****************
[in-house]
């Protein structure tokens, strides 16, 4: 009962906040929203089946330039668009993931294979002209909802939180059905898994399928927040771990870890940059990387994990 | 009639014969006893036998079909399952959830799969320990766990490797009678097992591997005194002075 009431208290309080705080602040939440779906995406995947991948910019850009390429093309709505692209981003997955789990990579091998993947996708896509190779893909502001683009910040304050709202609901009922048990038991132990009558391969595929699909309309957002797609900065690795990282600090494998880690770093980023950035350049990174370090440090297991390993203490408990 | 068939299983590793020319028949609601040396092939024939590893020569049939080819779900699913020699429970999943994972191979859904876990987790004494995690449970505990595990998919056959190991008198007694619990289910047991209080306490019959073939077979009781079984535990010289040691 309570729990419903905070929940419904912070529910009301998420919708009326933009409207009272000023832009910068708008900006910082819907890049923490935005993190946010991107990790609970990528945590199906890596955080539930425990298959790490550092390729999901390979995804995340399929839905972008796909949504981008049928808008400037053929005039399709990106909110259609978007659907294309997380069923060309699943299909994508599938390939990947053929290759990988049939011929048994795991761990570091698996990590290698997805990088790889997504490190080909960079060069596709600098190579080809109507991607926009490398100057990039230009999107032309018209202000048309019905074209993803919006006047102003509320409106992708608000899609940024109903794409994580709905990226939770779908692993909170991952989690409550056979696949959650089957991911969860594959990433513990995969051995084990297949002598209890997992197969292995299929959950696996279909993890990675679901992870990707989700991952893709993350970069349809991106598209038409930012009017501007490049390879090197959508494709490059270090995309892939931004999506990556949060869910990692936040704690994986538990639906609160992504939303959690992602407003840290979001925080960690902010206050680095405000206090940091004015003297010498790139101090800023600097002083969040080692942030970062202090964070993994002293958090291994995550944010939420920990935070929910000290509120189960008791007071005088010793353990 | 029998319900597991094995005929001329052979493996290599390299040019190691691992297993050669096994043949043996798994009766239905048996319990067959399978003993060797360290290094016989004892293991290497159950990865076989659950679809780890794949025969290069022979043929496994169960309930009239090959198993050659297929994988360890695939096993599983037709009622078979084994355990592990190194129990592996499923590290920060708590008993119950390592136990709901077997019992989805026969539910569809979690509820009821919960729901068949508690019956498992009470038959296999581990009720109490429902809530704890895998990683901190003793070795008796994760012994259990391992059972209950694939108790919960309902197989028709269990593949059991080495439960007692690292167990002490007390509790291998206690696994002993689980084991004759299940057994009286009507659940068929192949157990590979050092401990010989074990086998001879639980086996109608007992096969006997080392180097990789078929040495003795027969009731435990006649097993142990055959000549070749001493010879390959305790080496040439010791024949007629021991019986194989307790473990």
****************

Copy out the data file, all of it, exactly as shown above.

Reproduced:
[in-house]
């Protein structure tokens, strides 16, 4: 009962906040929203089946330039668009993931294979002209909802939180059905898994399928927040771990870890940059990387994990 | 009639014969006893036998079909399952959830799969320990766990490797009678097992591997005194002075 009431208290309080705080602040939440779906995406995947991948910019850009390429093309709505692209981003997955789990990579091998993947996708896509190779893909502001683009910040304050709202609901009922048990038991132990009558391969595929699909309309957002797609900065690795990282600090494998880690770093980023950035350049990174370090440090297991390993203490408990 | 068939299983590793020319028949609601040396092939024939590893020569049939080819779900699913020699429970999943994972191979859904876990987790004494995690449970505990595990998919056959190991008198007694619990289910047991209080306490019959073939077979009781079984535990010289040691 309570729990419903905070929940419904912070529910009301998420919708009326933009409207009272000023832009910068708008900006910082819907890049923490935005993190946010991107990790609970990528945590199906890596955080539930425990298959790490550092390729999901390979995804995340399929839905972008796909949504981008049928808008400037053929005039399709990106909110259609978007659907294309997380069923060309699943299909994508599938390939990947053929290759990988049939011929048994795991761990570091698996990590290698997805990088790889997504490190080909960079060069596709600098190579080809109507991607926009490398100057990039230009999107032309018209202000048309019905074209993803919006006047102003509320409106992708608000899609940024109903794409994580709905990226939770779908692993909170991952989690409550056979696949959650089957991911969860594959990433513990995969051995084990297949002598209890997992197969292995299929959950696996279909993890990675679901992870990707989700991952893709993350970069349809991106598209038409930012009017501007490049390879090197959508494709490059270090995309892939931004999506990556949060869910990692936040704690994986538990639906609160992504939303959690992602407003840290979001925080960690902010206050680095405000206090940091004015003297010498790139101090800023600097002083969040080692942030970062202090964070993994002293958090291994995550944010939420920990935070929910000290509120189960008791007071005088010793353990 | 029998319900597991094995005929001329052979493996290599390299040019190691691992297993050669096994043949043996798994009766239905048996319990067959399978003993060797360290290094016989004892293991290497159950990865076989659950679809780890794949025969290069022979043929496994169960309930009239090959198993050659297929994988360890695939096993599983037709009622078979084994355990592990190194129990592996499923590290920060708590008993119950390592136990709901077997019992989805026969539910569809979690509820009821919960729901068949508690019956498992009470038959296999581990009720109490429902809530704890895998990683901190003793070795008796994760012994259990391992059972209950694939108790919960309902197989028709269990593949059991080495439960007692690292167990002490007390509790291998206690696994002993689980084991004759299940057994009286009507659940068929192949157990590979050092401990010989074990086998001879639980086996109608007992096969006997080392180097990789078929040495003795027969009731435990006649097993142990055959000549070749001493010879390959305790080496040439010791024949007629021991019986194989307790473990």